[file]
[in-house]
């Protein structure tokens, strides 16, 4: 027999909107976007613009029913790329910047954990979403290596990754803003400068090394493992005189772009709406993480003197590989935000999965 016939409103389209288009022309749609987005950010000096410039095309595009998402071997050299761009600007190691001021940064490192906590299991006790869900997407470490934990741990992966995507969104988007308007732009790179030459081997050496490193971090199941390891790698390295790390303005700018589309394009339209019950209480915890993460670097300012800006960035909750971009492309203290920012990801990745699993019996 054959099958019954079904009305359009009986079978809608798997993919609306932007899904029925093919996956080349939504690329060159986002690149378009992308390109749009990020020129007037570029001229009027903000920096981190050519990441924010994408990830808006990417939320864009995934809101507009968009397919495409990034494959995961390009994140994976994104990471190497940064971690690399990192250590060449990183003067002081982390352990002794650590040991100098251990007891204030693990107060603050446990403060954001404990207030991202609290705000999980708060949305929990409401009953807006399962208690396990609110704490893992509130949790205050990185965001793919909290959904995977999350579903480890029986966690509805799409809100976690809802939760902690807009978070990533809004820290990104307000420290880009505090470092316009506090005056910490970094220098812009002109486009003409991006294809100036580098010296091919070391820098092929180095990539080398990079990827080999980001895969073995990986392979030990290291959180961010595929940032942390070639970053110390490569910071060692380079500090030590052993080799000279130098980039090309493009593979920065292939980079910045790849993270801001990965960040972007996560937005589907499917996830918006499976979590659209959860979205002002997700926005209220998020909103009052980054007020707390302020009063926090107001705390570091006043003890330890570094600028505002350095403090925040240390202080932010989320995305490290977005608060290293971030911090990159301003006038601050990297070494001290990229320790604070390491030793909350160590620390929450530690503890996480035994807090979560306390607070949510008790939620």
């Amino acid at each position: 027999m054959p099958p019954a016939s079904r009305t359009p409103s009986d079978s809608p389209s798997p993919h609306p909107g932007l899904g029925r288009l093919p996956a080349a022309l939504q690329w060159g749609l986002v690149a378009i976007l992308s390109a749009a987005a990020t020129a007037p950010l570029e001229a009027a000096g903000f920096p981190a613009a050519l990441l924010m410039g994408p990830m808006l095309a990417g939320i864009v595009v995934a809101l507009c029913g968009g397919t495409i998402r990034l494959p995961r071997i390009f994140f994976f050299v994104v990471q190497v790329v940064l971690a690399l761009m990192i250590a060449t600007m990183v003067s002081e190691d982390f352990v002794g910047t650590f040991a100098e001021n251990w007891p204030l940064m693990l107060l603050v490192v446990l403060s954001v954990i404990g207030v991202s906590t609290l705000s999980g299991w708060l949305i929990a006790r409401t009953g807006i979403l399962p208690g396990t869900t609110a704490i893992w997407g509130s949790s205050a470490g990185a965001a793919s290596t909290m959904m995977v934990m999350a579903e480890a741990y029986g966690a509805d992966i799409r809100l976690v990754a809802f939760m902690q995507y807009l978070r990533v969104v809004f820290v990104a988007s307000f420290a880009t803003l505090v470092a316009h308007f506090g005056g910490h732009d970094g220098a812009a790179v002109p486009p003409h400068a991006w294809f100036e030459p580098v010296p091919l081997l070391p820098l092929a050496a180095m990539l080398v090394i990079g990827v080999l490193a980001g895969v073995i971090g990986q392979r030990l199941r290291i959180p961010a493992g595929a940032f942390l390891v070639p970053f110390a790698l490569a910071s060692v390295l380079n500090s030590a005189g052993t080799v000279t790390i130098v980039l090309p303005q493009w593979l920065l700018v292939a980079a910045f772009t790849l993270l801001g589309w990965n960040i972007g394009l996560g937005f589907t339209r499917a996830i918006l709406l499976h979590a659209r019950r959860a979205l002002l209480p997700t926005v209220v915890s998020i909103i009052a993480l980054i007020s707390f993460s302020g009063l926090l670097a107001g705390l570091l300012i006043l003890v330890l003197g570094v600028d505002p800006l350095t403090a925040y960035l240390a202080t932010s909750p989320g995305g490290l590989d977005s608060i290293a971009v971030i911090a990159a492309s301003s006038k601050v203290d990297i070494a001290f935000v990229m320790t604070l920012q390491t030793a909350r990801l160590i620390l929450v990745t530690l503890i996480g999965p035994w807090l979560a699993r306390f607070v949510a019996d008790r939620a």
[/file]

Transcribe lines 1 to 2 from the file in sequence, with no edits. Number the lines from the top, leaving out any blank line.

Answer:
[in-house]
């Protein structure tokens, strides 16, 4: 027999909107976007613009029913790329910047954990979403290596990754803003400068090394493992005189772009709406993480003197590989935000999965 016939409103389209288009022309749609987005950010000096410039095309595009998402071997050299761009600007190691001021940064490192906590299991006790869900997407470490934990741990992966995507969104988007308007732009790179030459081997050496490193971090199941390891790698390295790390303005700018589309394009339209019950209480915890993460670097300012800006960035909750971009492309203290920012990801990745699993019996 054959099958019954079904009305359009009986079978809608798997993919609306932007899904029925093919996956080349939504690329060159986002690149378009992308390109749009990020020129007037570029001229009027903000920096981190050519990441924010994408990830808006990417939320864009995934809101507009968009397919495409990034494959995961390009994140994976994104990471190497940064971690690399990192250590060449990183003067002081982390352990002794650590040991100098251990007891204030693990107060603050446990403060954001404990207030991202609290705000999980708060949305929990409401009953807006399962208690396990609110704490893992509130949790205050990185965001793919909290959904995977999350579903480890029986966690509805799409809100976690809802939760902690807009978070990533809004820290990104307000420290880009505090470092316009506090005056910490970094220098812009002109486009003409991006294809100036580098010296091919070391820098092929180095990539080398990079990827080999980001895969073995990986392979030990290291959180961010595929940032942390070639970053110390490569910071060692380079500090030590052993080799000279130098980039090309493009593979920065292939980079910045790849993270801001990965960040972007996560937005589907499917996830918006499976979590659209959860979205002002997700926005209220998020909103009052980054007020707390302020009063926090107001705390570091006043003890330890570094600028505002350095403090925040240390202080932010989320995305490290977005608060290293971030911090990159301003006038601050990297070494001290990229320790604070390491030793909350160590620390929450530690503890996480035994807090979560306390607070949510008790939620």